This post has been updated to correct the spelling of Washington state Gov. Jay Inslee’s name.
The media and political class find it easy to distinguish between the group of progressive candidates in the Democratic presidential field (e.g., Sen. Elizabeth Warren of Massachusetts) and the “moderates” (e.g., governors who aren’t in the race). The distinction isn’t very helpful and indeed misleads voters.
Every Democratic contender that I am aware of is for gun safety, green energy, a tax code in which the rich pay more, some form of universal health care, immigration reform, abortion rights and Wall Street regulation. The differences are largely matters of degree or strategy. (Do we raise more revenue from the rich by a 70 percent marginal tax rate or by raising the tax on capital gains? Do we enact Medicare-for-all by fiat, or do we make bold changes to get to universal health care coverage?) Warren, supposedly on the far left, proclaims that she is a capitalist, and Sen. Amy Klobuchar of Minnesota, supposedly in the moderate camp, opposes watering down Dodd-Frank.
Indeed, some who take a more gradual approach on health care (e.g., former New York mayor Michael Bloomberg) take a very emphatic stance on climate change or guns.
Throw trade into the mix, and it gets really confusing. Does mimicking President Trump’s trade protectionism make one a moderate or a progressive (or simply wrong)?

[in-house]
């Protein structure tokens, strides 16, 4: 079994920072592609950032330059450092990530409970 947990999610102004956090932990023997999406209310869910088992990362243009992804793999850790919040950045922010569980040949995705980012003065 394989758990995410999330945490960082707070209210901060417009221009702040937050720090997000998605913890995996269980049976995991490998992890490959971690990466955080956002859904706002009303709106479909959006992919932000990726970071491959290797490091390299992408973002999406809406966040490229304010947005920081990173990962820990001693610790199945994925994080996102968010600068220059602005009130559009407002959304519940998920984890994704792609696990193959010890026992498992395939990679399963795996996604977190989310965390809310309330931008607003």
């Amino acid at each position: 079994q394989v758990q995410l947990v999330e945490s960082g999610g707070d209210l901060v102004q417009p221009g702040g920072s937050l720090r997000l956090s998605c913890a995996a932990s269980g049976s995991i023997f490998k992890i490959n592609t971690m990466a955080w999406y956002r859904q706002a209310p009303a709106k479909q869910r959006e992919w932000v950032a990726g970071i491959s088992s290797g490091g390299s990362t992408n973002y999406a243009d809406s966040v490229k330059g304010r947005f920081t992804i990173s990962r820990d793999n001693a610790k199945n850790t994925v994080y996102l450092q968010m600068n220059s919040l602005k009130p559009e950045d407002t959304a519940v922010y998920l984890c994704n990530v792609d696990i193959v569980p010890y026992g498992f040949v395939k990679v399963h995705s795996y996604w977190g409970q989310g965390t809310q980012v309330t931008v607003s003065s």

I prefer to think of the field, indeed all politicians, as divided into two political styles.
There are the practitioners of passionate politics, who see leadership as the art of emotional connection in service of inspirational goals. When Sen. Kamala D. Harris (D-Calif.) speaks about social justice or Warren talks about the rigged system, they are seeking to inspire and mobilize the country. We’ve had effective presidents who fall into this category (e.g., Ronald Reagan, John F. Kennedy). The danger is that these pols get carried away, can’t answer the tough implementation questions and scare off voters outside the base.
Then there are the transactional politicians. They may have the exact same goals as the first group, but they are there to tell you “I don’t agree with, ‘When they go low, we go low,’ but I do agree that when they go low, we have to respond” (Klobuchar), or “to replace the entire private system where companies provide health care for their employees would bankrupt us for a very long time” (Bloomberg). We’ve had very good presidents who have followed this approach (e.g., George H.W. Bush). The danger for these pols is that voters don’t want to be told to go eat their spinach; no one likes a scold or downer.
Certainly, all politicians provide a mix of these two styles, but for Democrats in particular, they need the second group’s perspective to keep them from going off the rails. The pols who say “are you sure you can afford that?” or “you get more flies with honey” are often the pols who get elected in red states (e.g., Steve Bullock of Montana) and do the hard work of dealmaking (e.g., Vice President Joe Biden). Their calm, reason-driven approach is essential to good governance and to coalition-building.
The notion that everyone in the transactional camp is a mushy moderate simply isn’t so. Bloomberg is second to none in his passion on the environment; Washington Gov. Jay Inslee, a pro-tech and pro-growth Democrat, is as well. The 2020 presidential field needs more candidates from the transactional camp, even if they don’t nominate one. These candidates keep them grounded, force the field to define their objectives and remind the party they are looking to win over non-Democrats.
So bring on the governors (John Hickenlooper of Colorado, Bullock), the Midwesterners (Klobuchar) and more mayors. (Is Mitch Landrieu still around?) Democrats don’t need wet blankets, but they are in dire need of a splash of cold water now and then.